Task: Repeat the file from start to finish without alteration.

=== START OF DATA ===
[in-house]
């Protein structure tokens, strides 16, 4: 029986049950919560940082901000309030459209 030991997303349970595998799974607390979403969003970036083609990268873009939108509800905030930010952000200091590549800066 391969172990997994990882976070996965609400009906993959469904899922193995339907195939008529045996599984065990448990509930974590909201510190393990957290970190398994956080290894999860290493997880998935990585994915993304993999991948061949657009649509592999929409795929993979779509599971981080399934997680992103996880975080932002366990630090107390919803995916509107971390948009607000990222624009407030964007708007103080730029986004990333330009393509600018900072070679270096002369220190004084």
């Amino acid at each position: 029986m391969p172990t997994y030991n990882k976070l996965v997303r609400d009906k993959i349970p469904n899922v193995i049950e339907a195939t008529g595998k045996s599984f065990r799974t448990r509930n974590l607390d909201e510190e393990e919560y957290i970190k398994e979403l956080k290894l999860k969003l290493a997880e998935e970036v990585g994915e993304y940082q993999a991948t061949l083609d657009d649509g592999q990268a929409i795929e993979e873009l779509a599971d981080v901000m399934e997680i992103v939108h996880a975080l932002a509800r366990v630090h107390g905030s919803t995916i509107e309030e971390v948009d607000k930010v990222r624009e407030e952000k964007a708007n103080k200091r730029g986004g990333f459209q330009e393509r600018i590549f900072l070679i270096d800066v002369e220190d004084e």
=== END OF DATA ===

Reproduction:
[in-house]
């Protein structure tokens, strides 16, 4: 029986049950919560940082901000309030459209 030991997303349970595998799974607390979403969003970036083609990268873009939108509800905030930010952000200091590549800066 391969172990997994990882976070996965609400009906993959469904899922193995339907195939008529045996599984065990448990509930974590909201510190393990957290970190398994956080290894999860290493997880998935990585994915993304993999991948061949657009649509592999929409795929993979779509599971981080399934997680992103996880975080932002366990630090107390919803995916509107971390948009607000990222624009407030964007708007103080730029986004990333330009393509600018900072070679270096002369220190004084």
């Amino acid at each position: 029986m391969p172990t997994y030991n990882k976070l996965v997303r609400d009906k993959i349970p469904n899922v193995i049950e339907a195939t008529g595998k045996s599984f065990r799974t448990r509930n974590l607390d909201e510190e393990e919560y957290i970190k398994e979403l956080k290894l999860k969003l290493a997880e998935e970036v990585g994915e993304y940082q993999a991948t061949l083609d657009d649509g592999q990268a929409i795929e993979e873009l779509a599971d981080v901000m399934e997680i992103v939108h996880a975080l932002a509800r366990v630090h107390g905030s919803t995916i509107e309030e971390v948009d607000k930010v990222r624009e407030e952000k964007a708007n103080k200091r730029g986004g990333f459209q330009e393509r600018i590549f900072l070679i270096d800066v002369e220190d004084e």